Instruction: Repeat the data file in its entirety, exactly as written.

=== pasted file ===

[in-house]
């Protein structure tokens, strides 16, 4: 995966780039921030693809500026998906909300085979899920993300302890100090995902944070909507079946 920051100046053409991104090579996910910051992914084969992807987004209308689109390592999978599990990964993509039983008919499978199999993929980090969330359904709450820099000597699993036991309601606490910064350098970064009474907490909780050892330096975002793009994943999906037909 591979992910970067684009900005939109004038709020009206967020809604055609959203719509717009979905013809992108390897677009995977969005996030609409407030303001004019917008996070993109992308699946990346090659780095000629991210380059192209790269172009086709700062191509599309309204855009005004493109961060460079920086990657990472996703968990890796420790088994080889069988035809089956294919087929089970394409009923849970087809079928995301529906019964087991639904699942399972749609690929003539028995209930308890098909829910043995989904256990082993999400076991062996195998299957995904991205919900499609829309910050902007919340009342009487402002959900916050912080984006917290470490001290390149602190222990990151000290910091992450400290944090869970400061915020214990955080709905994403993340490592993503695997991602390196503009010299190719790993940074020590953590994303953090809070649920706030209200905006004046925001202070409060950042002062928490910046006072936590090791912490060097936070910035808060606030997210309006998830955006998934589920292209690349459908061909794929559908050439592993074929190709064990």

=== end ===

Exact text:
[in-house]
């Protein structure tokens, strides 16, 4: 995966780039921030693809500026998906909300085979899920993300302890100090995902944070909507079946 920051100046053409991104090579996910910051992914084969992807987004209308689109390592999978599990990964993509039983008919499978199999993929980090969330359904709450820099000597699993036991309601606490910064350098970064009474907490909780050892330096975002793009994943999906037909 591979992910970067684009900005939109004038709020009206967020809604055609959203719509717009979905013809992108390897677009995977969005996030609409407030303001004019917008996070993109992308699946990346090659780095000629991210380059192209790269172009086709700062191509599309309204855009005004493109961060460079920086990657990472996703968990890796420790088994080889069988035809089956294919087929089970394409009923849970087809079928995301529906019964087991639904699942399972749609690929003539028995209930308890098909829910043995989904256990082993999400076991062996195998299957995904991205919900499609829309910050902007919340009342009487402002959900916050912080984006917290470490001290390149602190222990990151000290910091992450400290944090869970400061915020214990955080709905994403993340490592993503695997991602390196503009010299190719790993940074020590953590994303953090809070649920706030209200905006004046925001202070409060950042002062928490910046006072936590090791912490060097936070910035808060606030997210309006998830955006998934589920292209690349459908061909794929559908050439592993074929190709064990």